Photos of Mongolia



The peoples of Mongolia have a long history under a number of nomadic empires dating back to the period of the Xiongnu in the 4th century B.C. The name Mongol goes back to at least the 11th century A.D. The most famous Mongol, TEMÜÜJIN (aka Genghis Khan) emerged as the ruler of all Mongols in the early 1200s. By the time of his death in 1227, he had created through conquest a Mongol Empire that extended across much of Eurasia. His descendants, including ÖGÖDEI and KHUBILAI (aka Kublai Khan), continued military campaigns of conquest, taking control of Eastern Europe, the Middle East, and the rest of China where KHUBILAI established the Yuan Dynasty in the 1270s. The Mongols attempted to invade Japan and Java before their empire broke apart in the 14th century. In the 17th century, Mongolia fell under the rule of the Manchus of the Chinese Qing Dynasty. Following the collapse of the Manchus in 1911, Mongolia declared its independence, achieving it with help from the Soviet Union in 1921. Mongolia became a socialist state (the Mongolian People’s Republic) in 1924. Following independence and until the collapse of the Soviet Union in 1989, the country was a Soviet satellite state, and heavily reliant on economic, military, and political assistance from Moscow. The period also was marked by purges, political repression, economic stagnation, and tensions with China.

Mongolia peacefully transitioned to an independent democracy in 1990. In 1992, it adopted a new constitution and established a free market economy. Since the country's transition, it has conducted a series of successful presidential and legislative elections. Throughout the period, the ex-communist Mongolian People's Revolutionary Party (MPRP) - which took the name Mongolian People’s Party (MPP) in 2010 - has competed for political power with the Democratic Party (DP) and several other smaller parties. In the 2016 parliamentary elections, the MPP won overwhelming control of the Parliament over the DP, which had overseen a sharp decline in Mongolia’s economy during its control of the Parliament in the preceding years. Mongolians elected a DP member, Khaltmaa BATTULGA, as president in 2017. The June 2020 parliamentary elections left the MPP with continued dominant control of the parliament. Mongolians elected former prime minister and MPP member Ukhnaa KHURELSUKH as president in 2021.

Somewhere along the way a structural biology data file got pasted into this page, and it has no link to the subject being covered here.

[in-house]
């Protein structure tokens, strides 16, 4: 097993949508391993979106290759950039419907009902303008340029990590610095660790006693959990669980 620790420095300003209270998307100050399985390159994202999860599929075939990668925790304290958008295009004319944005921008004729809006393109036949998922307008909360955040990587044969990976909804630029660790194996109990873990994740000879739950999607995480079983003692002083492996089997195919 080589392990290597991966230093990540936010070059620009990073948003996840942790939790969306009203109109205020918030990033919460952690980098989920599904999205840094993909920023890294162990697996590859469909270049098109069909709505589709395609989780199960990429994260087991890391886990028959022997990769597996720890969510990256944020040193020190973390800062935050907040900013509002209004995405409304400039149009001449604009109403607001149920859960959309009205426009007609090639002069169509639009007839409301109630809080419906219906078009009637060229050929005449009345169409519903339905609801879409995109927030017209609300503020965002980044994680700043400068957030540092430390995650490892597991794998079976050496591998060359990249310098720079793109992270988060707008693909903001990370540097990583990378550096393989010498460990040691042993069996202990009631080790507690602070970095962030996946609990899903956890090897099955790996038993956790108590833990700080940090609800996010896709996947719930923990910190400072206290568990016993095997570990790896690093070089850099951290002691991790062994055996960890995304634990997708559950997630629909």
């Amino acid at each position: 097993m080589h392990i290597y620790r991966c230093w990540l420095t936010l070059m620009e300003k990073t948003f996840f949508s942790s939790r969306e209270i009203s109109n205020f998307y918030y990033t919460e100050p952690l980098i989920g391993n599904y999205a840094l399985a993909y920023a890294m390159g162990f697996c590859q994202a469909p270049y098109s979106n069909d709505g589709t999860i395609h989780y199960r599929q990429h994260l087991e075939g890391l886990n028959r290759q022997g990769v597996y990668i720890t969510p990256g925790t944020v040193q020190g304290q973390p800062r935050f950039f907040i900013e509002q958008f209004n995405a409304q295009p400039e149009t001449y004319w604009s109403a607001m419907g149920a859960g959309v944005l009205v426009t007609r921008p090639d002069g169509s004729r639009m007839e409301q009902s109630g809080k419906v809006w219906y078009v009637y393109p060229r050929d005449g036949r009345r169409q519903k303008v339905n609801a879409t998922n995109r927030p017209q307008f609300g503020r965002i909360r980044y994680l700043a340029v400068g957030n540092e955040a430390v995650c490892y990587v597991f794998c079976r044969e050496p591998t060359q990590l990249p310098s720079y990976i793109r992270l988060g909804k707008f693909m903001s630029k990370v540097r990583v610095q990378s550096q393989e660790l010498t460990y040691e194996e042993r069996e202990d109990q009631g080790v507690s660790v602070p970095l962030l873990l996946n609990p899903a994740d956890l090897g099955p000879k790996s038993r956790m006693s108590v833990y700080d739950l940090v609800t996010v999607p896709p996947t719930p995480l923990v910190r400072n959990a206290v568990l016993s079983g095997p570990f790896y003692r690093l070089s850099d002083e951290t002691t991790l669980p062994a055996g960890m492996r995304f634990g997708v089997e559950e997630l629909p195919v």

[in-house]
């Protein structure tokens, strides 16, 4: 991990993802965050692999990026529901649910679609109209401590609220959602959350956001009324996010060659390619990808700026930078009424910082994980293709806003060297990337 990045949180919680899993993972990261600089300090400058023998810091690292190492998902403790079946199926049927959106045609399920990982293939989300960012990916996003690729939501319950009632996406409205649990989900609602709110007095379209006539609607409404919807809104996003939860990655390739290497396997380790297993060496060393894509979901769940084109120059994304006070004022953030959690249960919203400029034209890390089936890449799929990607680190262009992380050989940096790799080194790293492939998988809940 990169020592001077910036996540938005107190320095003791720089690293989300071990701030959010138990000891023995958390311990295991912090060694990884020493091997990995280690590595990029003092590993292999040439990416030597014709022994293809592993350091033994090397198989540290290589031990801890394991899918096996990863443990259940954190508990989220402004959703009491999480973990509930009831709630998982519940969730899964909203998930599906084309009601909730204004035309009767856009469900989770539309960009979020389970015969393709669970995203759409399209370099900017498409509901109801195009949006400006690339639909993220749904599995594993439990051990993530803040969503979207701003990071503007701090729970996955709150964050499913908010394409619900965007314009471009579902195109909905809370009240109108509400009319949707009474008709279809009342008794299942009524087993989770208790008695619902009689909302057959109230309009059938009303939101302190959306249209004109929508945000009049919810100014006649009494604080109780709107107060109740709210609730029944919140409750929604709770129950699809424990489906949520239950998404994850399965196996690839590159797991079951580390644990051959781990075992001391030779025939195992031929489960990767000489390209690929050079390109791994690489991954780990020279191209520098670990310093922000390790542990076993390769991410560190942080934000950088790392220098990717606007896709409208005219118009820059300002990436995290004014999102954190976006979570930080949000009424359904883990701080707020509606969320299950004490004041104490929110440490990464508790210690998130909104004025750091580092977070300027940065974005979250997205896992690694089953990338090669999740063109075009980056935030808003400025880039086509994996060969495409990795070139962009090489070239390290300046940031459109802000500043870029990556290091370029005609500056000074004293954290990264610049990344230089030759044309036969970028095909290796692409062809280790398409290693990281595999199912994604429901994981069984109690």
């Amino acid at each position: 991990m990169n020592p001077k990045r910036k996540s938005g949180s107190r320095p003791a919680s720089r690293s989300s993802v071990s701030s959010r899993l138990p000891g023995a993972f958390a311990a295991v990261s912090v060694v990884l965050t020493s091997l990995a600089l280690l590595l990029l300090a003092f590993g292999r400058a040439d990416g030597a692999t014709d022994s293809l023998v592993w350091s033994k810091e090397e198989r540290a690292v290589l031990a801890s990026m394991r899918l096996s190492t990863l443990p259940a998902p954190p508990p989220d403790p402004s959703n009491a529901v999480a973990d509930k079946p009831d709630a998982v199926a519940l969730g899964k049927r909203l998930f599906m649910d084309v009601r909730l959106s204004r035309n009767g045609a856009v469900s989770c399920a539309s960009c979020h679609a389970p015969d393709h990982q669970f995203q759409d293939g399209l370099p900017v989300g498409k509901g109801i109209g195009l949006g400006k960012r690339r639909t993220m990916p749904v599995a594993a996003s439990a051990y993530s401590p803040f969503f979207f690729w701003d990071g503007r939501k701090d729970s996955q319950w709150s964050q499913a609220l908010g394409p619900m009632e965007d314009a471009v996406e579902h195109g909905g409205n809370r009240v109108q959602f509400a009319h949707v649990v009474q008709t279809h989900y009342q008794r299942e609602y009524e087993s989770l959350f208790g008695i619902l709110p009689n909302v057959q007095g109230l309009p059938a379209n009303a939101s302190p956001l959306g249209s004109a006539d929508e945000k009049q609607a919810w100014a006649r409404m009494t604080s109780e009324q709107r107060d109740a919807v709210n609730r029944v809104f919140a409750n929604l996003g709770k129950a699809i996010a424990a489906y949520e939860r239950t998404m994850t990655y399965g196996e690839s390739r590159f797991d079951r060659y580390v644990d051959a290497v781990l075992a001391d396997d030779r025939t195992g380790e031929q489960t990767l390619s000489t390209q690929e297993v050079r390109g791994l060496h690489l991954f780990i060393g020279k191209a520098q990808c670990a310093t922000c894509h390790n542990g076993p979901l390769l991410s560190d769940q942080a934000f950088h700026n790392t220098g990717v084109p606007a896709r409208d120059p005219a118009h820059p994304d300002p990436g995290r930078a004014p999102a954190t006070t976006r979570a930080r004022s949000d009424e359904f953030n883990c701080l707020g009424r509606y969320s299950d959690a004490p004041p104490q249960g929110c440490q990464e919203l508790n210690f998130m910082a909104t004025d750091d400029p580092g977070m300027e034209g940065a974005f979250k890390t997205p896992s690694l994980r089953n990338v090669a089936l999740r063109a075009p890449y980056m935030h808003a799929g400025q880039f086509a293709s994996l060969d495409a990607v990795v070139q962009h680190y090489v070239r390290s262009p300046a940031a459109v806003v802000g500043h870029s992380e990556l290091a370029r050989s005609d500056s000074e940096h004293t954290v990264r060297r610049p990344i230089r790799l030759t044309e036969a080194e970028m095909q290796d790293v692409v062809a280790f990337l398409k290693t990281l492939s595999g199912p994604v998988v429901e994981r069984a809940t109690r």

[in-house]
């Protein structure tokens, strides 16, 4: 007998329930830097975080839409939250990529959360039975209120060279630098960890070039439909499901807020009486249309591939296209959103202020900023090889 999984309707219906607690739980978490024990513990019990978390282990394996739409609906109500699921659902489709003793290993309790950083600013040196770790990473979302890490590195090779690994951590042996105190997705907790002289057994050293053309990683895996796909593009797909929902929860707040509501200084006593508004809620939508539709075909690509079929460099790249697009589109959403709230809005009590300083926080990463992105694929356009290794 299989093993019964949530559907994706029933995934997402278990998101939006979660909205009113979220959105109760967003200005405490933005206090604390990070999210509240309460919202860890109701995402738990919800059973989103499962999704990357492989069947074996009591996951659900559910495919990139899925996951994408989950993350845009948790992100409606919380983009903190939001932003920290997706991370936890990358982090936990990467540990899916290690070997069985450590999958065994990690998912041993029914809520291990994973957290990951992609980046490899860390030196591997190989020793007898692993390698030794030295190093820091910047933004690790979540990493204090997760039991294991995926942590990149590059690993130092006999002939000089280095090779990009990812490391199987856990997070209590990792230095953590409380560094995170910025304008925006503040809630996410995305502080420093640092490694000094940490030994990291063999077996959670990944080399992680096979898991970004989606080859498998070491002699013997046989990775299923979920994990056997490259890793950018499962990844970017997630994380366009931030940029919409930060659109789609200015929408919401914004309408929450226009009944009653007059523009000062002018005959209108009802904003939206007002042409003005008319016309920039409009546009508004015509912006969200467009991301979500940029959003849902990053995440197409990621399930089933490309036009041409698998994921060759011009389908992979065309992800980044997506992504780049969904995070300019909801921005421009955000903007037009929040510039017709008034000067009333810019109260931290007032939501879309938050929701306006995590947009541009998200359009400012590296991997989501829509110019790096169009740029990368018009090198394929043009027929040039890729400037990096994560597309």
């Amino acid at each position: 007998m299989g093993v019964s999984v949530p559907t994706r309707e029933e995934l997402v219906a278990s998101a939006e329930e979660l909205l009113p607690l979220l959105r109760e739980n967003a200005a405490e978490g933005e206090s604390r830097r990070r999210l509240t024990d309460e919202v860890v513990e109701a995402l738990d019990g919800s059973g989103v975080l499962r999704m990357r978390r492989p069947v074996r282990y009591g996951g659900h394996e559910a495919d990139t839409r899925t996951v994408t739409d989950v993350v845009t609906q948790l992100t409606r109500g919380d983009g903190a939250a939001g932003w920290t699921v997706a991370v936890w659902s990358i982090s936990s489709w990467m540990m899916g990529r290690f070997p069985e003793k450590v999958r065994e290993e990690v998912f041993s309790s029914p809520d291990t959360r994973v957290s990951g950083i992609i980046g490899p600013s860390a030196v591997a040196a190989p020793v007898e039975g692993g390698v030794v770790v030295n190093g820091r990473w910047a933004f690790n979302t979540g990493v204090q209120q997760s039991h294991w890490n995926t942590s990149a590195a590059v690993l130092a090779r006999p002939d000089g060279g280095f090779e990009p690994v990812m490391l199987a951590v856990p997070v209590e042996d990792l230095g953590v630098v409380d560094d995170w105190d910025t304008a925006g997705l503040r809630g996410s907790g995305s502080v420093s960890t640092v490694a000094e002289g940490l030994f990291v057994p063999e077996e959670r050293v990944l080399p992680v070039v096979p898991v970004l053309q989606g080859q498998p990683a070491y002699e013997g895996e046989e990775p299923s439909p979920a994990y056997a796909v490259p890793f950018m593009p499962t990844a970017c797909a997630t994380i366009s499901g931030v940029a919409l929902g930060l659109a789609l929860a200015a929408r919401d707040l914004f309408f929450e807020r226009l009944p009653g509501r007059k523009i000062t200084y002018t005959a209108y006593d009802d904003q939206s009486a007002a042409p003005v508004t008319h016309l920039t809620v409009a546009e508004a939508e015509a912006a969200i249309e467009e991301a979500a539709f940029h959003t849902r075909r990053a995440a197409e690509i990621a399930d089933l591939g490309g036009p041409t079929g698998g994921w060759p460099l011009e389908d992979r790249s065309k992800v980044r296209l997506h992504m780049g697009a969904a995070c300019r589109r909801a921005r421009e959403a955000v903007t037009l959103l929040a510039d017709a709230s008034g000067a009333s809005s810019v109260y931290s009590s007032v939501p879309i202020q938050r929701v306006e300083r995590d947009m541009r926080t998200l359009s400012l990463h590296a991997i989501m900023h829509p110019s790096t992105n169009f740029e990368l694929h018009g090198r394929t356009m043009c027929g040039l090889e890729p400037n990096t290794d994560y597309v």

Mongolia maintains close cultural, political, and military ties with Russia while China is its largest economic partner. Mongolia’s foreign relations are focused on preserving its autonomy by balancing relations with China and Russia, as well as its other major partners, Japan, South Korea, and the US.

Visit the Definitions and Notes page to view a description of each topic.



Northern Asia, between China and Russia

Geographic coordinates

46 00 N, 105 00 E


total: 1,564,116 sq km

land: 1,553,556 sq km

water: 10,560 sq km

comparison ranking: total 20

Area - comparative

slightly smaller than Alaska; more than twice the size of Texas

Area comparison map:
Area comparison map

Land boundaries

total: 8,082 km

border countries (2): China 4,630 km; Russia 3,452 km


0 km (landlocked)

Maritime claims

none (landlocked)


desert; continental (large daily and seasonal temperature ranges)


vast semidesert and desert plains, grassy steppe, mountains in west and southwest; Gobi Desert in south-central


highest point: Nayramadlin Orgil (Khuiten Peak) 4,374 m

lowest point: Hoh Nuur 560 m

mean elevation: 1,528 m

Natural resources

oil, coal, copper, molybdenum, tungsten, phosphates, tin, nickel, zinc, fluorspar, gold, silver, iron

Land use

agricultural land: 73% (2018 est.)

arable land: 0.4% (2018 est.)

permanent crops: 0% (2018 est.)

permanent pasture: 72.6% (2018 est.)

forest: 7% (2018 est.)

other: 20% (2018 est.)

Irrigated land

602 sq km (2020)

Major lakes (area sq km)

fresh water lake(s): Hovsgol Nuur - 2,620 sq km; Har Us Nuur - 1,760 sq km; 

salt water lake(s): Uvs Nuur - 3,350 sq km; Hyargas Nuur - 1,360 sq km

Major rivers (by length in km)

Amur (shared with China [s] and Russia [m]) - 4,444 km
note – [s] after country name indicates river source; [m] after country name indicates river mouth